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Quartz Daily Brief – Europe Edition – Sandy, Baidu, Apple

Good morning, Quartz readers!

What to watch for today

US business and financial market disruptions from the massive storm that struck the East Coast. US equity and dollar-denominated bond trading will be suspended again Tuesday, with plans to reopen on Oct. 31. Parts of the Northeastern US are effectively paralyzed in the wake of the storm by flight cancellations, public transit closings, major flooding, and power outages. The potential costs of the storm are hard to measure, but a worst-case scenario could result in $55 billion in damages. Check in here for ongoing updates on how the storm formerly known as Hurricane Sandy is affecting markets.

Hints about the future of the euro. European Central Bank Chair Mario Draghi today speaks in Frankfurt, Germany, and euro watchers will be listening closely for hints about the region’s financial future.

Meanwhile, the (fiscal) rain in Spain is…clearing up? Prime Minister Mariano Rajoy has said his country still doesn’t need a bailout. He faces falling out with Italian Prime Minister Mario Monti over future bailout strategy.

The Bank of Japan announces interest rates. The central bank is expected to ease monetary policy further by boosting its purchases of government bonds, but also real estate investment trusts and exchange-traded funds. Don’t expect central bankers in emerging markets to react well to further signs of the “currency war” between advanced economies seeking new growth.

While you were sleeping

Apple ousted the man once called its “CEO-in-waiting” and the “sorcerer’s apprentice.” The company said Scott Forstall, who was responsible for building the iOS software created to power the original iPhone, will leave next year. The Wall Street Journal is reporting that Mr. Forstall was asked to leave after he refused to sign his name to a recent letter apologizing for problems with Apple’s new mapping service. Apple also removed its new retail chief, John Browett. The Journal says that’s because he made mistakes and didn’t fit in.

Baidu missed billion-dollar expectations. The Chinese online search company announced its earnings this morning, just missing the $1 billion dollar sales analysts had forecast for the third quarter. After 12 quarters of exceeding expectations, the company is starting to face tougher competition within China. It also has similar challenges to Google when it comes to making money from searches on smartphone screens, which offer advertisers less real estate than desktop computers. Still, with 80% of the market in its home country, Baidu has a lot going for it.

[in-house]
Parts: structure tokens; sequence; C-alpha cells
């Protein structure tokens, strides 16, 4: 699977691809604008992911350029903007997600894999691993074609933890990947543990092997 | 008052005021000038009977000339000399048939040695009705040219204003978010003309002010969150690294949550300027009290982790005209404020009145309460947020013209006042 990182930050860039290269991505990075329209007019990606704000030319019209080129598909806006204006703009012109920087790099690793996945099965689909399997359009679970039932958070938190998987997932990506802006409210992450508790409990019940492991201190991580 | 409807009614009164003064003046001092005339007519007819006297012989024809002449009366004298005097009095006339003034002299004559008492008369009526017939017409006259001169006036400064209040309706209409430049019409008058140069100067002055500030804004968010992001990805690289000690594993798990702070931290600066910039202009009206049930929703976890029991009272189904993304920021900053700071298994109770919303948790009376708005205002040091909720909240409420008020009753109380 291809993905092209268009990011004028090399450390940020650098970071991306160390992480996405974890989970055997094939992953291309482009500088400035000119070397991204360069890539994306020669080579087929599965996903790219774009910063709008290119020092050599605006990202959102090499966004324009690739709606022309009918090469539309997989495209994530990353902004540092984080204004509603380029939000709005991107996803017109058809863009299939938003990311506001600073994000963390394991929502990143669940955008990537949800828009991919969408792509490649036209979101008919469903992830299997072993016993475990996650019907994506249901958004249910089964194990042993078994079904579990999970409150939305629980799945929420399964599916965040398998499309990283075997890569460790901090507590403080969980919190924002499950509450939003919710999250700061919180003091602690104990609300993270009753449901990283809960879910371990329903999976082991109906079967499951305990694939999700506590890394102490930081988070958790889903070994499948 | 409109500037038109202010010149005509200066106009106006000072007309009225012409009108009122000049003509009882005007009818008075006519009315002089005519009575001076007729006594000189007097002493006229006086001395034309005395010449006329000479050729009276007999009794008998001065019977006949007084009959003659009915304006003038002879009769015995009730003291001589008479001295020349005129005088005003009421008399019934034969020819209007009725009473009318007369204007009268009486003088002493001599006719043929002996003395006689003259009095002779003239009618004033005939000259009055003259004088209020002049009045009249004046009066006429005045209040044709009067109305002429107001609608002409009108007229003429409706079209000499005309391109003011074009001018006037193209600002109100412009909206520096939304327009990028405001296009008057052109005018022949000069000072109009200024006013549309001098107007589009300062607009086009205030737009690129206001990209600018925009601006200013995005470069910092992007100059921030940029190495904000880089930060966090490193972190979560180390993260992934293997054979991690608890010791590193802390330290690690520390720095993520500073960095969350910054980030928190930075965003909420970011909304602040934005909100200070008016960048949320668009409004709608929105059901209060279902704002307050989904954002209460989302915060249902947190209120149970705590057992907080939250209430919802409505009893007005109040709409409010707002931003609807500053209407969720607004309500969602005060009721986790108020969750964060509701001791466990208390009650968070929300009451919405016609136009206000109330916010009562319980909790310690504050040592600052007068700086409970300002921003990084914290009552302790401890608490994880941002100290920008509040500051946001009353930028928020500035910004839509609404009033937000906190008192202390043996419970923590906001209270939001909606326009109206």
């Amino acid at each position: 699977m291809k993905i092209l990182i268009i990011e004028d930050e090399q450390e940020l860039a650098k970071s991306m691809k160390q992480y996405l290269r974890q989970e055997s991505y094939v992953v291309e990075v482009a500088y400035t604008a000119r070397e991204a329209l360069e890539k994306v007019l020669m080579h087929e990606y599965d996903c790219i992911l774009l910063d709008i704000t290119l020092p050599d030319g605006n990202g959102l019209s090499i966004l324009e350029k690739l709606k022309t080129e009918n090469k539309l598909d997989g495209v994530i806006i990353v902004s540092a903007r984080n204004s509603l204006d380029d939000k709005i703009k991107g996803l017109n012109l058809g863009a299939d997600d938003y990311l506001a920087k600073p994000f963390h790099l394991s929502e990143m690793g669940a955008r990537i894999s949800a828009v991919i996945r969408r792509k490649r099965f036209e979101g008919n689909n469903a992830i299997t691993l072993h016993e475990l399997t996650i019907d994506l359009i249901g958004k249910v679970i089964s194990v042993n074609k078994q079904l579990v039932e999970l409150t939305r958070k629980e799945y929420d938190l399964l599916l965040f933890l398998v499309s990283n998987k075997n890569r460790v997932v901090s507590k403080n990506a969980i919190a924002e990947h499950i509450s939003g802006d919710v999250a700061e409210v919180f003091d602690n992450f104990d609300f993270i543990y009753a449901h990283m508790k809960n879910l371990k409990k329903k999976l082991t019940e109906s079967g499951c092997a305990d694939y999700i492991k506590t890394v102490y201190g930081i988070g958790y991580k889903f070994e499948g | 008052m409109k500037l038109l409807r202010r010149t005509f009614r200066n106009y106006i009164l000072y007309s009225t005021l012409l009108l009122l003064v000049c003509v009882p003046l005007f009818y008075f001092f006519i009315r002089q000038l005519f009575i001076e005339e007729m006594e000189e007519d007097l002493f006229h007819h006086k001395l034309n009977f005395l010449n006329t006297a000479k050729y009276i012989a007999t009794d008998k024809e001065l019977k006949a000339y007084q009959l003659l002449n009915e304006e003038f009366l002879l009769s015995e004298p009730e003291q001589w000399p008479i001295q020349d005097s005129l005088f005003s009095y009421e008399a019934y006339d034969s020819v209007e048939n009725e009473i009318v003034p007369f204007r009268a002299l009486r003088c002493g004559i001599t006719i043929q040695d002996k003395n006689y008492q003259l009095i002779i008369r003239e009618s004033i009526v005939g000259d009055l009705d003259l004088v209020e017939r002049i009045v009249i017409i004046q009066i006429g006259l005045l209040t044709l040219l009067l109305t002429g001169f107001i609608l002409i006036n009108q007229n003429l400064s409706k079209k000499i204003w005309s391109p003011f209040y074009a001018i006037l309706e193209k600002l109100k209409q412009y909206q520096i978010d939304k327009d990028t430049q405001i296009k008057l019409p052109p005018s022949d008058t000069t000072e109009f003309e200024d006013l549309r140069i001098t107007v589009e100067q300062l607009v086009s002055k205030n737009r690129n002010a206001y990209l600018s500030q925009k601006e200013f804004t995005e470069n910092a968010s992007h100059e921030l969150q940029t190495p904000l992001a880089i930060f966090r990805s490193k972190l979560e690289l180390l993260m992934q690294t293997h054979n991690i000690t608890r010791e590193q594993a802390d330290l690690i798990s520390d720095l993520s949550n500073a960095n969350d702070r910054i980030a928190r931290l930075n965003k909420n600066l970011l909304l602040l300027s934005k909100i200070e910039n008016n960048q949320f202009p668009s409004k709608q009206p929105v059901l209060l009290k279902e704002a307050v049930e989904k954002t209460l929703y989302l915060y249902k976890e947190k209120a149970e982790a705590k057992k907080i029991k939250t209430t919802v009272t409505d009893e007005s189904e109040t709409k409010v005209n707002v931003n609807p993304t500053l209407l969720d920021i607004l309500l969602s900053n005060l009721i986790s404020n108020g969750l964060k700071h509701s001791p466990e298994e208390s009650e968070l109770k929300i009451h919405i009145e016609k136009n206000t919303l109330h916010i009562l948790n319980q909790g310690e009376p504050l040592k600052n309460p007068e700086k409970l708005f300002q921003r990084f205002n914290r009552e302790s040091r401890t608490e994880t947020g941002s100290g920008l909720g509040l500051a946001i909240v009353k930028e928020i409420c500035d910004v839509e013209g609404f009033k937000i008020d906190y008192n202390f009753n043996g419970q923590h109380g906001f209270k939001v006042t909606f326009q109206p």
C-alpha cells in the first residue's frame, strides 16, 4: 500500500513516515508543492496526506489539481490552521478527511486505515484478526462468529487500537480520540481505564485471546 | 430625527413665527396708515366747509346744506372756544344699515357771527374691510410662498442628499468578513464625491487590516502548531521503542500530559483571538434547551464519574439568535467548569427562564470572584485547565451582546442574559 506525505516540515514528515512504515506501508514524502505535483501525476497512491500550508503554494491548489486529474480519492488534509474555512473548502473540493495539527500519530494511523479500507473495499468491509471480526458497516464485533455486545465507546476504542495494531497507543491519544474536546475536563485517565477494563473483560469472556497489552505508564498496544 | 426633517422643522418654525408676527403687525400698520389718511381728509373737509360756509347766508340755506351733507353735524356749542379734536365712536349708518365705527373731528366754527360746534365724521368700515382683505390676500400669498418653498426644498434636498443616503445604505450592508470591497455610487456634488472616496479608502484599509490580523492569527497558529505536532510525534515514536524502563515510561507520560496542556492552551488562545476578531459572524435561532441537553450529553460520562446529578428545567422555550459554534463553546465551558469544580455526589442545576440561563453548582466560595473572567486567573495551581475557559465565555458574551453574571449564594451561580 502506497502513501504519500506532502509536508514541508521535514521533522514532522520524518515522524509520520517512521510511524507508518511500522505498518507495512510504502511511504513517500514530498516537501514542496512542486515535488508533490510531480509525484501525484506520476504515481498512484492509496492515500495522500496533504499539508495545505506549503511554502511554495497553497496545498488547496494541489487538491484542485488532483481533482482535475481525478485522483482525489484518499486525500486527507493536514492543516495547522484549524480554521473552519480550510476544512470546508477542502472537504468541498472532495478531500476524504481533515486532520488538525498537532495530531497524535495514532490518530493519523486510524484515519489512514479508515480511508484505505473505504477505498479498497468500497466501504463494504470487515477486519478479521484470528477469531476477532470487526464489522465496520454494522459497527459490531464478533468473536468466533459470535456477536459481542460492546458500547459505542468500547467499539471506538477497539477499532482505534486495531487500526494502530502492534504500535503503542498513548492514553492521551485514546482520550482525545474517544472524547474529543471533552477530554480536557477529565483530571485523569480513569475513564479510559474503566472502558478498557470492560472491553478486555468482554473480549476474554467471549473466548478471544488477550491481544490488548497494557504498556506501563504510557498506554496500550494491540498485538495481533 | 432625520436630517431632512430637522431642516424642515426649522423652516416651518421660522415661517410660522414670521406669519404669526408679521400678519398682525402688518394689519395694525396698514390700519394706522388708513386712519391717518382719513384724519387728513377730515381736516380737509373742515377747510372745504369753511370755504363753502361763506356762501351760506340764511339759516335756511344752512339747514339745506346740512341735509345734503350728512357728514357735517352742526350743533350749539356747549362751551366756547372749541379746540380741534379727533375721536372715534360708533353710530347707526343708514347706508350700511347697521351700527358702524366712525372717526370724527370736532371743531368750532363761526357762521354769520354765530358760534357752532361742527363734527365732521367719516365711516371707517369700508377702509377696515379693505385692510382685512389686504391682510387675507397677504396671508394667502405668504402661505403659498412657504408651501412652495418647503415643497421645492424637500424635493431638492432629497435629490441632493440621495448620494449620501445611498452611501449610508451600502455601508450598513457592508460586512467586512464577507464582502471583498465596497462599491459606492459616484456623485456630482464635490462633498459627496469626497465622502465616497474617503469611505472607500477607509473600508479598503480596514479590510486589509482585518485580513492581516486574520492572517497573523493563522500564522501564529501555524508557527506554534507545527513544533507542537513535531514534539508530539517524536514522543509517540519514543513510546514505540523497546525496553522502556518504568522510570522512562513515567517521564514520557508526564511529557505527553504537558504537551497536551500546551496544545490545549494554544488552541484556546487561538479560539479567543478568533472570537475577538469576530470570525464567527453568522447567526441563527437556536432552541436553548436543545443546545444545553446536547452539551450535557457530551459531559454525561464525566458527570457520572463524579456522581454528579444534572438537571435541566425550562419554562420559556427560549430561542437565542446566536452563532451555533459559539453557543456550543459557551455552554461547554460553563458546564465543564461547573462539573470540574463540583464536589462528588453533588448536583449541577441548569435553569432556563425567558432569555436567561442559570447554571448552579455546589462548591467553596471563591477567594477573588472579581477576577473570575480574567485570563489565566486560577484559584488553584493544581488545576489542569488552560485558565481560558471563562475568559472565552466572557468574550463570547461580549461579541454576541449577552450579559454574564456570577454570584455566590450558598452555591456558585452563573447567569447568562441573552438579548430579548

Virgin Australia swooped on rivals. The Aussie airline has done three deals. It sold a 10% stake to Singapore Airlines, bought the majority of Asian budget carrier Tiger Airways and said it planned to bid for all of another Asian airline, Skywest Holdings. Air travel in Asia Pacific is growing fast, particularly in the budget segment as newly middle-class but still-price-conscious Asians tentatively take to the skies.

Chinese factories started to recover. That is according to a Reuters poll of economists and reflects huge efforts the Beijing government has made to stimulate the economy. These include boosting aluminum production unnecessarily, which is leading to huge stockpiles, and buying up cotton.

In Syria, a truce that never was came to an end. While diplomats hoped that a hostilities might cease during Islam’s holy month of Ramadan, the Assad regime launched the most intense air raid since the civil war began.

Quartz obsession interlude

Lily Kuo on the consequences of Laos’s admission to the World Trade Organization: “The country puts great hope on WTO membership to help increase exports to foreign markets. Some argue that the results vary too much by country to conclude whether this happens, but one study finds that sales of long-standing exports to new markets are not helped by WTO accession, only exports to existing foreign markets. For Laos, which already has a trade deficit with its top trading partners Thailand, China, and Vietnam, gaining access to new markets is key. Without that, there is little benefit in joining the WTO, considering other pressures it will bring.” Read more here.

Matters of debate

Investors and employers chase Chinese labor inland. And that’s good news for Chinese workers who want things like pensions and health care.

Budweiser and KFC aren’t American brands anymore. But they are luxury products in emerging markets!

Latin America doesn’t like dollar developments. US Fed Chair Ben Bernanke isn’t held in high esteem by the region’s emerging economies.

Surprising discoveries

Brazil loves tiny dogs! The country is the world leader in per-capita possession of dogs weighing less than 20 lbs, and that’s got economic implications.

China still has not managed to build a reliable jet engine. And that is after the country developed nuclear missiles and sent astronauts to space.

Moore’s Law remains in effect. IBM reports that advances in nanotube technology will ensure that computer processor speeds will continue to double, more or less, each year.

Yoko Ono didn’t break up the Beatles. That’s still John Lennon’s fault.

How to keep your cell phone charged as long as possible in a power outage. We aren’t afraid to be servicey.

Best wishes from Quartz for a productive day. Please send any news, queries, and Hurricane Sandy survival tips to hi@qz.com.

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